Apr 29, 2011

NPR selects Edward Schumacher-Matos as ombudsman

Edward Schumacher-Matos, a journalist, educator and columnist, is the new NPR ombudsman, the pubradio network announced today (April 29). He begins a three-year term on June 1.

Schumacher-Matos has been ombudsman for the Miami Herald since 2007. He founded Meximerica Media and Rumbo Newspapers in 2003, launching four Spanish-language daily newspapers in Houston, San Antonio, Austin and the Rio Grande Valley. He is also founding editor and associate publisher of Wall Street Journal Americas, the business newspaper's Spanish and Portuguese insert editions in Latin America, Spain and Portugal. Until recently he also wrote a syndicated column for the Washington Post.

Since January 2008, he has been at Harvard University as a Robert F. Kennedy visiting professor in Latin American studies; a Shorenstein Fellow on the press, politics and public policy; and a lecturer at the Kennedy School of Government.

Schumacher-Matos succeeds Alicia Shepard, NPR’s ombudsman since October 2007. She agreed to extend her two-year appointment in 2009.

Senate in South Carolina stands up to governor for pubcasting funding

The South Carolina Senate is fighting Gov. Nikki Haley's move to defund public broadcasting in the state, reports The State newspaper. The GOP-controlled Senate on Thursday (April 28) approved a measure 25-18 that uses general funds to pay for South Carolina ETV. It's part of the debate over the state's $5.8 billion spending plan for the next fiscal year. The governor also replaced the entire public broadcasting board last month.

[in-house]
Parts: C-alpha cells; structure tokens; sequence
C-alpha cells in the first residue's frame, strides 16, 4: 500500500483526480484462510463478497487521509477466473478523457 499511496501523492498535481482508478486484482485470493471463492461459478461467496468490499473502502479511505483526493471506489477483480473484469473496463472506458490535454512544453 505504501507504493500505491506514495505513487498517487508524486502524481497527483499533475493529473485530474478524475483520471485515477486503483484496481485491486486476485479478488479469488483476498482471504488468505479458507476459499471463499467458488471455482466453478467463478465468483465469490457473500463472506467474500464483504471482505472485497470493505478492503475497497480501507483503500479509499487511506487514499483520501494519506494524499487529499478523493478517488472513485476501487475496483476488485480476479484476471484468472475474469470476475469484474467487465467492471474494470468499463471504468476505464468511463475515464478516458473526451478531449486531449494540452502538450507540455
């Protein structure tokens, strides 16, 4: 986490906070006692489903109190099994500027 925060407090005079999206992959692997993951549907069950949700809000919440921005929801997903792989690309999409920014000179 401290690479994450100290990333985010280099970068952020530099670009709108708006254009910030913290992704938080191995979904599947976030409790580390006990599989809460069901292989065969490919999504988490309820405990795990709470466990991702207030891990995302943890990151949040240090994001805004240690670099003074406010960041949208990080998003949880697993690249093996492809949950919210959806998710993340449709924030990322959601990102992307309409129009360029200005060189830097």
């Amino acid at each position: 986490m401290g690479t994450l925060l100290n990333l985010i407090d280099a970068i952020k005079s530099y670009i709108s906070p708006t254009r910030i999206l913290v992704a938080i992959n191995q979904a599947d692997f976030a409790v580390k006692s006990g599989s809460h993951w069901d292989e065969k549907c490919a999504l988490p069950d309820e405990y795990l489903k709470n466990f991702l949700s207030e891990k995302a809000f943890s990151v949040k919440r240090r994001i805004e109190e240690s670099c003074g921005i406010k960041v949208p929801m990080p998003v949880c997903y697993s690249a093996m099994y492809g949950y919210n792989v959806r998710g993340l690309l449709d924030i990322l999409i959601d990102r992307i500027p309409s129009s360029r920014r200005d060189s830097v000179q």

NPR's succession plan put Slocum at the top

When NPR general counsel Joyce Slocum took over after Vivian Schiller's March departure, "the move was sudden, but not unscripted," notes In 2009 NPR’s board of directors drew up a succession plan that designated Slocum as the replacement if Schiller left unexpectedly. Carol Cartwright, vice-chair of NPR’s board, says one of the main attractions was that Slocum didn't want the job. “We did not want an interim c.e.o. who would be actively pursuing the role on a permanent basis,” Cartwright says.